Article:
The issues around data security and privacy are becoming increasingly important and will continue to be important for a long time. We will also continue to face significant public policy issues involving the monopolies and duopolies in the communications markets.
What is your approach to litigation?
EarthLink’s approach to litigation in which we are the defendant is to evaluate the merits from a standpoint that is as objective as possible. If the lawsuit is frivolous, we defend ourselves vigorously. If the lawsuit has some merit, we look for possible business solutions.
In situations where EarthLink is considering filing a lawsuit, my view is that litigation is generally a very inefficient and unpredictable way to resolve disputes. If people try hard enough and have good intentions, they can usually find a business solution to a dispute.
What advice would you give yourself when you were first starting your legal career?
When I began my career in Boston in 1984, Dick Testa, the head of the law firm, had one rule: no pink telephone slips on your desk at the end of the day. This was before email and voicemail and long before smartphones. Secretaries answered the phones if you were on another line and jotted client messages on little pink slips. The firm’s leader believed that his attorneys needed to be very responsive to clients.
Of course, with technological advances, everything has sped up over the last 30 years, but the core lesson still holds true: take care of your clients.
The second lesson I quickly learned is to immerse yourself in your client’s business. Whether you work in a law firm or in-house at a company, your client wants you to add value to his or her business and you can only do this if you understand what it is that they do.
I’ve learned a lot over the last 30 years, but I would share those two early lessons to lawyers starting their careers today.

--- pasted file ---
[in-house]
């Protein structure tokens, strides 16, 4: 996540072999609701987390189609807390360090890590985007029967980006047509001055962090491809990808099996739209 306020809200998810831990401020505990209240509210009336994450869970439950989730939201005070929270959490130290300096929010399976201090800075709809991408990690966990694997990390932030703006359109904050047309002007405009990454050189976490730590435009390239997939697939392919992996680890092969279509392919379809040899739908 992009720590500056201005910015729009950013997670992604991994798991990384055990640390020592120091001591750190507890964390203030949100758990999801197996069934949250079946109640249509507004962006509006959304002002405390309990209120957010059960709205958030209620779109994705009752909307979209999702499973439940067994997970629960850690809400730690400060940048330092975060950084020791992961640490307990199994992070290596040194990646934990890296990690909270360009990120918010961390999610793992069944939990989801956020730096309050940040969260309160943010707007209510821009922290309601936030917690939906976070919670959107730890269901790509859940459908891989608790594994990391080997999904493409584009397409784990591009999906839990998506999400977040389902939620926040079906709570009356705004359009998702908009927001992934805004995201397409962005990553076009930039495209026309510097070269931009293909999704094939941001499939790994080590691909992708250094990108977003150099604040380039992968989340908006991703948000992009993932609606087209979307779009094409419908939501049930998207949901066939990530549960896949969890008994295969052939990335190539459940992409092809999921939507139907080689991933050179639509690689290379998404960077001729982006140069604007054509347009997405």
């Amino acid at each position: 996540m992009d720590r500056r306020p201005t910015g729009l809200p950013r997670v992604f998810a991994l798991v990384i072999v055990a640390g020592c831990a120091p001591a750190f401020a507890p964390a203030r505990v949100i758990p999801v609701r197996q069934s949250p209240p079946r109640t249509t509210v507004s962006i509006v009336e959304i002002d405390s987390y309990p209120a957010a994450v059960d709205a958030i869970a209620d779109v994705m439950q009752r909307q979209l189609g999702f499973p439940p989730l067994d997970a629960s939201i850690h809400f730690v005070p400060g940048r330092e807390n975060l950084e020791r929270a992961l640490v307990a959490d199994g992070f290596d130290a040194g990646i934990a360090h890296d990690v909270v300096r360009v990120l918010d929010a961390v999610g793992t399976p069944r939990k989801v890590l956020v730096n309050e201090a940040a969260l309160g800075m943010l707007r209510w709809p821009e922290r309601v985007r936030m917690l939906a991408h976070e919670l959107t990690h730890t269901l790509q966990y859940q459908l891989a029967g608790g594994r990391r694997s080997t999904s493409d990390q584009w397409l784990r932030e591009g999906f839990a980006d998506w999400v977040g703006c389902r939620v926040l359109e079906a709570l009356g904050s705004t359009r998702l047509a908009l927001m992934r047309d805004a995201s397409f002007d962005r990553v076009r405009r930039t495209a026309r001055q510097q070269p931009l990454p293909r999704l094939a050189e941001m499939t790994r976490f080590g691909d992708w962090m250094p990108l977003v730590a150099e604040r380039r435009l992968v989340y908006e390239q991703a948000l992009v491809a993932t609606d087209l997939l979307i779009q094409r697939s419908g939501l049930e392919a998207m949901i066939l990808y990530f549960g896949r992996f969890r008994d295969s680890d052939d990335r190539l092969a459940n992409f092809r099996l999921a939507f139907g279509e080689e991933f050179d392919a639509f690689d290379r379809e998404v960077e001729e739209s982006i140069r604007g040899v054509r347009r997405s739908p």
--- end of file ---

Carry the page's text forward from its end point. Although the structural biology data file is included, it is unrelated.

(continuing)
What is the best way for a law firm (or lawyer) to introduce themselves to you for a possible business relationship? Do you accept cold calls?
I’m very satisfied with our current outside law firms and don’t have much time to meet with prospective law firms.
How do you divide your time?
I spend most of my work time in my role as an EarthLink executive working with the board of directors and executive team to make a wide variety of business decisions. Of course, I bring the legal perspective, but most of the decision-making involves the business. I enjoy working on business transactions and spend a significant amount of time on them. I help my legal team when they need help but try not to get in their way.
When our youngest daughter went off to college three years ago and my wife and I became “empty nesters,” I was expecting to have more free time. Can you tell me where that free time went?
Samuel R. DeSimone Jr.
Executive vice president, general counsel of EarthLink Holdings Corp.
Education: Amherst College, history, 1981; New York University School of Law, 1984
Hobbies: Soccer, mountain biking
Family: Wife, Liz, three daughters (two in medical school, one in college), black Lab
Civic: Global Village Project, a school for teenage refugee girls in Decatur, and the Turner Environmental Law Clinic at Emory University School of Law
Favorite fictional lawyer: I don’t have a favorite fictional lawyer but I enjoy Groucho and Chico Marx’s contracts scene in “A Night at the Opera“